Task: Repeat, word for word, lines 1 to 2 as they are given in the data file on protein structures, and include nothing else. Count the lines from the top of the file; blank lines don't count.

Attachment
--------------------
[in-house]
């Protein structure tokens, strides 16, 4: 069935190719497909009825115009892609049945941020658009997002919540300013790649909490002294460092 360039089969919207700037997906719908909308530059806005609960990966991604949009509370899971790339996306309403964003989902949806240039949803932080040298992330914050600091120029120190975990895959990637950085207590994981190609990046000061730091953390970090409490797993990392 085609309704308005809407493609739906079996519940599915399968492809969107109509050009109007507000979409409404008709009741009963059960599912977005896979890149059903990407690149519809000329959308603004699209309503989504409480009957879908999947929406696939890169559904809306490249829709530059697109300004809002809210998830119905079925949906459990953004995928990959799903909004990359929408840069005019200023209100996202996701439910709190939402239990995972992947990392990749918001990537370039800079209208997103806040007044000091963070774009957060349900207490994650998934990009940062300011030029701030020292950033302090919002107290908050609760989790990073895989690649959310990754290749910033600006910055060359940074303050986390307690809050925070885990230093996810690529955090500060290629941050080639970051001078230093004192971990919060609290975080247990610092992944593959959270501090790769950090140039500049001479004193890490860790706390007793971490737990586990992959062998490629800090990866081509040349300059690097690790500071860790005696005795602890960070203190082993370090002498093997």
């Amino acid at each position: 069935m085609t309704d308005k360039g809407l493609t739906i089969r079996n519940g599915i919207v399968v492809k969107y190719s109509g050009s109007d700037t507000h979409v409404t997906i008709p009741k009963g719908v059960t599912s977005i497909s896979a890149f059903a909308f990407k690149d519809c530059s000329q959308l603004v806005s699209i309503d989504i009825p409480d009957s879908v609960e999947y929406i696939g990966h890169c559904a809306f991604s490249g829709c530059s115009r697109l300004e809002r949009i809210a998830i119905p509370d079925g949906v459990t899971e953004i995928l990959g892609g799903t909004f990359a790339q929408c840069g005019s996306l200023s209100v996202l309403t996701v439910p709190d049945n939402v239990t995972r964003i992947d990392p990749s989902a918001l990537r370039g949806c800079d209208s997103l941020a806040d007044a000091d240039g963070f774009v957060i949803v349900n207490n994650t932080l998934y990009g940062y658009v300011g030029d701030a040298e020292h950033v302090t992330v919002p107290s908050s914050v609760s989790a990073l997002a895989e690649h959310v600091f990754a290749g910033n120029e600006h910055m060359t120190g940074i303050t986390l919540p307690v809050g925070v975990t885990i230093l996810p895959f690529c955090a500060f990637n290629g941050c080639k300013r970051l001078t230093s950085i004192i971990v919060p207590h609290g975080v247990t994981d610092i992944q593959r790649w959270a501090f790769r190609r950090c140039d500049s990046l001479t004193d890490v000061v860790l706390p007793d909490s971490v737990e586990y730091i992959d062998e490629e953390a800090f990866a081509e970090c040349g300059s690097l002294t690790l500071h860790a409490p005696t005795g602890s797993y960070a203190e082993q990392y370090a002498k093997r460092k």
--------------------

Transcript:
[in-house]
């Protein structure tokens, strides 16, 4: 069935190719497909009825115009892609049945941020658009997002919540300013790649909490002294460092 360039089969919207700037997906719908909308530059806005609960990966991604949009509370899971790339996306309403964003989902949806240039949803932080040298992330914050600091120029120190975990895959990637950085207590994981190609990046000061730091953390970090409490797993990392 085609309704308005809407493609739906079996519940599915399968492809969107109509050009109007507000979409409404008709009741009963059960599912977005896979890149059903990407690149519809000329959308603004699209309503989504409480009957879908999947929406696939890169559904809306490249829709530059697109300004809002809210998830119905079925949906459990953004995928990959799903909004990359929408840069005019200023209100996202996701439910709190939402239990995972992947990392990749918001990537370039800079209208997103806040007044000091963070774009957060349900207490994650998934990009940062300011030029701030020292950033302090919002107290908050609760989790990073895989690649959310990754290749910033600006910055060359940074303050986390307690809050925070885990230093996810690529955090500060290629941050080639970051001078230093004192971990919060609290975080247990610092992944593959959270501090790769950090140039500049001479004193890490860790706390007793971490737990586990992959062998490629800090990866081509040349300059690097690790500071860790005696005795602890960070203190082993370090002498093997």